In most courses with some sort of research writing assignment, there’s a strongly worded prohibition against using Wikipedia. IT’S NOT A RELIABLE SOURCE! And measured by academic standards, it’s not. But faculty members Frances Di Lauro and Rebecca Johinke at the University of Sydney see these prohibitions as a wasted learning opportunity. “In bringing Wikipedia into the classroom, discussing its strengths and weaknesses, and subsequently what constitutes research and peer review, we engage students in a dialogue about academic writing as a process and a product, while at the same time involving them in collaborative and participatory writing groups.” (p. 478)
Their well-referenced article describes various Wikipedia assignments used in an undergraduate writing course and a graduate course in magazines studies. It also contains a variety of information documenting that the Wikipedia of today is “a far more accurate storehouse of information than it was in its formative years. It now meets, if not surpasses, the accuracy of traditional specialist-built counterparts like Encyclopedia Britannica.” (p. 481) And that assertion is documented with research cited from Nature and other credible academic sources.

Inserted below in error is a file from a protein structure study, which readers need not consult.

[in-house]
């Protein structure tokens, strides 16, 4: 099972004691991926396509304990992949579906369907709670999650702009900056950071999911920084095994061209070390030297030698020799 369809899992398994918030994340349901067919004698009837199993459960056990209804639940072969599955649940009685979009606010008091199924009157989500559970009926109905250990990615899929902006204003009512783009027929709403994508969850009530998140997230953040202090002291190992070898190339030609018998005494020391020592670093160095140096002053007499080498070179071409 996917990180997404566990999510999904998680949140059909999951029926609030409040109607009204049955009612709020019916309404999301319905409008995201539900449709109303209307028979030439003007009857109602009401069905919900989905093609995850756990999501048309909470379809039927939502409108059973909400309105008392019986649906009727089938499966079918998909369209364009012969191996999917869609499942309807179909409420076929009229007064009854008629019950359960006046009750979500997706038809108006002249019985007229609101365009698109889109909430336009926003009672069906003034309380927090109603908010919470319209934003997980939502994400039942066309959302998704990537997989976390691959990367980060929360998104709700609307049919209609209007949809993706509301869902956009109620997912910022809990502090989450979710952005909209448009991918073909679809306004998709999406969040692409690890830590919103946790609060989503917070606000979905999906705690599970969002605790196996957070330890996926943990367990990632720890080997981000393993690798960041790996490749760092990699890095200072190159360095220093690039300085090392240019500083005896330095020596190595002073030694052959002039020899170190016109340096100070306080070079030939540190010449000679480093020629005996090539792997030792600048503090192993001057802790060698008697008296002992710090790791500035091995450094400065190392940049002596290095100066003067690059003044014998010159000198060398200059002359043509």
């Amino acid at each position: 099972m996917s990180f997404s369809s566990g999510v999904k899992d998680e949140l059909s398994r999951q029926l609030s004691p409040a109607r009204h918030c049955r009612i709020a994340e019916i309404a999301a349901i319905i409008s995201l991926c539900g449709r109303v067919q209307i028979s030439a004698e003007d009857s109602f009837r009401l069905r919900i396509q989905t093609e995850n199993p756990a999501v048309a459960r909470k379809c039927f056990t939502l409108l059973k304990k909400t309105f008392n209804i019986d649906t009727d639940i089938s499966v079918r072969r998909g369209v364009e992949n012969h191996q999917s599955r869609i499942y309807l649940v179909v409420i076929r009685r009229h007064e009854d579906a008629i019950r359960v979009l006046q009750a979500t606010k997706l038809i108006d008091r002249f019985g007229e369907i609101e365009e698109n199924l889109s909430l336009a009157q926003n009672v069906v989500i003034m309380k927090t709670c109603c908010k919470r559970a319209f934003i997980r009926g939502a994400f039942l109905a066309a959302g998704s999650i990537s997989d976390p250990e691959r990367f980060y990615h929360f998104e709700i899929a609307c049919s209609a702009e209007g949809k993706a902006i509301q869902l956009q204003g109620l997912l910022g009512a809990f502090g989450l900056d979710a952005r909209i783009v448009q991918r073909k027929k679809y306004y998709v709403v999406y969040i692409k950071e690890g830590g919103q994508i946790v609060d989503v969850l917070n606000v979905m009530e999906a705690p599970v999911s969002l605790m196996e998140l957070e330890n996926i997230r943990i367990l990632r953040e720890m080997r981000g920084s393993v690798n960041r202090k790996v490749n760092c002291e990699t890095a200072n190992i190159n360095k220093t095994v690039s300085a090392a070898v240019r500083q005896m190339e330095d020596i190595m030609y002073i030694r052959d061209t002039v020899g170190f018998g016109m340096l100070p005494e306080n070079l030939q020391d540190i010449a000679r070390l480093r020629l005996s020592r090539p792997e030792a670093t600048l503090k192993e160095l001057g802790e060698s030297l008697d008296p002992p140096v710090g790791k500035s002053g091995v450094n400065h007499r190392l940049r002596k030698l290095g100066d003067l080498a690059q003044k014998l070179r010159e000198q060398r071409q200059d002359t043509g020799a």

Wikipedia is a truly unique source. It’s gargantuan. By 2013, if assembled as a set of physical books, it would have totaled 15,930 volumes. According to Wikipedia Report Card, during the month of June 2015, 374,819,00 discrete visitors consulted articles in Wikipedia and that didn’t include articles accessed by via mobile apps. “The ‘epitome of crowdsourcing,’ Wikipedia is a unique encyclopedia that is peer-produced by a variety of users including ‘frequent and occasional contributors. . .specialists and generalists’ and a range of interdisciplinary scholars.” (p. 479-480)